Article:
Discover more from Positive Disintegration
Tribute to Frank and NAGC Preview
NAGC 2023 is coming soon, and I'm missing Frank Falk
First, the tribute
It’s fall, and as usual, I’m preparing for a session at the National Association for Gifted Children’s annual conference.1 But unlike previous years, I don’t have the help of my friend and mentor, Dr. R. Frank Falk, who passed away on April 23, 2023.
In my post on being a student, I mentioned that I met Frank and his wife, Dr. Nancy B. Miller, in 2015. I attended a workshop they gave on scoring the open-ended Overexcitability Questionnaire at the University of Denver that fall. In 2016, I joined the Dąbrowski Study Group, which Frank organized, and we began gathering monthly to discuss the theory of positive disintegration together.
A year later, the week before NAGC 2017, I began working with Frank as a researcher at the Institute for the Study of Advanced Development. He was the Director of Research, and I was the Director of Qualitative Research. Frank included me in all his tasks connected with overexcitabilities and Dąbrowski’s theory, such as corresponding with academics who inquired about the available instruments. We did a study together examining overexcitability and ADHD. Mostly, we worked together on studying the theory of positive disintegration, which often meant sharing what I was learning with him during our times together.
How can I capture the essence of Frank for readers of this newsletter? He was one of the kindest, most caring, most thoughtful people I’ve had the privilege to know, and I loved having the opportunity to work with him.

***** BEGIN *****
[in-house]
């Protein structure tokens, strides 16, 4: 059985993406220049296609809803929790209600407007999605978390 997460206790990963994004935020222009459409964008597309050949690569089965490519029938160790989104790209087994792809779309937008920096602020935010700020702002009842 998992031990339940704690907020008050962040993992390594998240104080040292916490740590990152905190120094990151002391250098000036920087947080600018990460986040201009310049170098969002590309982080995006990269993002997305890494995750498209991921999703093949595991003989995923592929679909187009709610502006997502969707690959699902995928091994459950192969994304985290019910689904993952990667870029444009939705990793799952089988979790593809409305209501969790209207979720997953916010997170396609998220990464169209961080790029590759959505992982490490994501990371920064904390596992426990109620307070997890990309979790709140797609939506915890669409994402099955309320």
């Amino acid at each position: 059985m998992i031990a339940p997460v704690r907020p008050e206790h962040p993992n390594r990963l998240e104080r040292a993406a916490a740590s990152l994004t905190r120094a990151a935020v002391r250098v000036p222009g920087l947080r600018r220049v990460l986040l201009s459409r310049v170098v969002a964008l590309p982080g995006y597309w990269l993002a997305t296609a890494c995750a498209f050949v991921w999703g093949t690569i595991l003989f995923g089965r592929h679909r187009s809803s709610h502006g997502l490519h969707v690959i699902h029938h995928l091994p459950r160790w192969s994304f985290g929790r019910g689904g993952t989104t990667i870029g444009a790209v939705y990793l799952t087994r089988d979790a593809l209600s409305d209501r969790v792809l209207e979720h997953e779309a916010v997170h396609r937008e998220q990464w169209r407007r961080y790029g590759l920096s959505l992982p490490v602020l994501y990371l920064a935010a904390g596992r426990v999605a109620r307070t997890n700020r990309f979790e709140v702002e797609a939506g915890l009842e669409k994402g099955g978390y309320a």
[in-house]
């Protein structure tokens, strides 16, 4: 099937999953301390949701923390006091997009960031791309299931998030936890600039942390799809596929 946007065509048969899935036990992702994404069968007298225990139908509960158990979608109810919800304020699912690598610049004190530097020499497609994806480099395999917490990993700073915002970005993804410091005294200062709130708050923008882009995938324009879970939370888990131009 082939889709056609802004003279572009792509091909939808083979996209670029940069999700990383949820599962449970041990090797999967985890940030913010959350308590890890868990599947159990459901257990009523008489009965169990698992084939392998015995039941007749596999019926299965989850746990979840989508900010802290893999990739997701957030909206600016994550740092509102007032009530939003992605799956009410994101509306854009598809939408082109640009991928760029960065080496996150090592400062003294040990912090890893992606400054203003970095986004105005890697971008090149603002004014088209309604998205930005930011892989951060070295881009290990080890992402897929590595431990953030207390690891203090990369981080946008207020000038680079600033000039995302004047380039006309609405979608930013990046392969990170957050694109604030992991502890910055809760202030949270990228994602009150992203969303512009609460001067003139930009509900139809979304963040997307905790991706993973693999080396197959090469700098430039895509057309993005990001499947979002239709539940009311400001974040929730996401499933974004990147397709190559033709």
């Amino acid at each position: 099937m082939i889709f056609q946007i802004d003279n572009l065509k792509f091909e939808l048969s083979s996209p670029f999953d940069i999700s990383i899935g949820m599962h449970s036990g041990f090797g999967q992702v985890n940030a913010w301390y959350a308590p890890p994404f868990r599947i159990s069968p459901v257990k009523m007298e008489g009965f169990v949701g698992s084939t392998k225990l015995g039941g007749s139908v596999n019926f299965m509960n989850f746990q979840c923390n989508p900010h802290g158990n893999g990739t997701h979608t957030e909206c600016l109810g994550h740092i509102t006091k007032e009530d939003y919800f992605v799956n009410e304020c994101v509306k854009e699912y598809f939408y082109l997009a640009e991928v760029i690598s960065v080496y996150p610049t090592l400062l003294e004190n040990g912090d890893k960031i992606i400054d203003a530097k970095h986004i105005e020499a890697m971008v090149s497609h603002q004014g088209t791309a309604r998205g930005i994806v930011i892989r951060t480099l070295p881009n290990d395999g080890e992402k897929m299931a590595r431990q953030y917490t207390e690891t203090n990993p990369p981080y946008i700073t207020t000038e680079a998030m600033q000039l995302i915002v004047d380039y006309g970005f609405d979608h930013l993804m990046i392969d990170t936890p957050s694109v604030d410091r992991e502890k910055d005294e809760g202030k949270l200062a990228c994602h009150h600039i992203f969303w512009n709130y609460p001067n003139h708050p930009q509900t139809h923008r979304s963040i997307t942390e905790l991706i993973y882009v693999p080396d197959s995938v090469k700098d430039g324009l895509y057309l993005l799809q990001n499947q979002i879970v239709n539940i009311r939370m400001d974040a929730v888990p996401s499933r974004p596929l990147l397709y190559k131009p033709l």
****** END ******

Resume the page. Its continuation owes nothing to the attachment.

When I was first getting to know Frank, we sometimes clashed because my ideas about overexcitability and Dąbrowski’s theory challenged his own. There were times when I wasn’t sure we would get through that phase, but we did because he was so willing to be patient and listen to my reasoning. We spent many hours together reading Dąbrowski’s work and poring over retrieval documents I’d made in my effort to understand the conceptual evolution of the constructs over time.
Our first conference presentation together was at the 2018 Dąbrowski Congress. When Frank died, I listened to the audio recording of our session and remembered how amazing it felt for him to introduce me to our audience and tell them that I’d defended my dissertation two weeks before. It was the work we did for that conference session that solidified our relationship and paved the way for the paper we wrote together called The Origins and Conceptual Evolution of Overexcitability.
The Dąbrowski Center was actually Frank’s idea. In May 2021, he suggested that I create a nonprofit to support my work with the theory and to build it around the archive I had spent years putting together.
I had a good, productive talk with Frank... We discussed a few things, including how I’m going to move forward with the archive. He thinks that I should set up my own nonprofit for it... He encouraged me to start investigating the logistics, and I will. (Journal entry, May 15, 2021)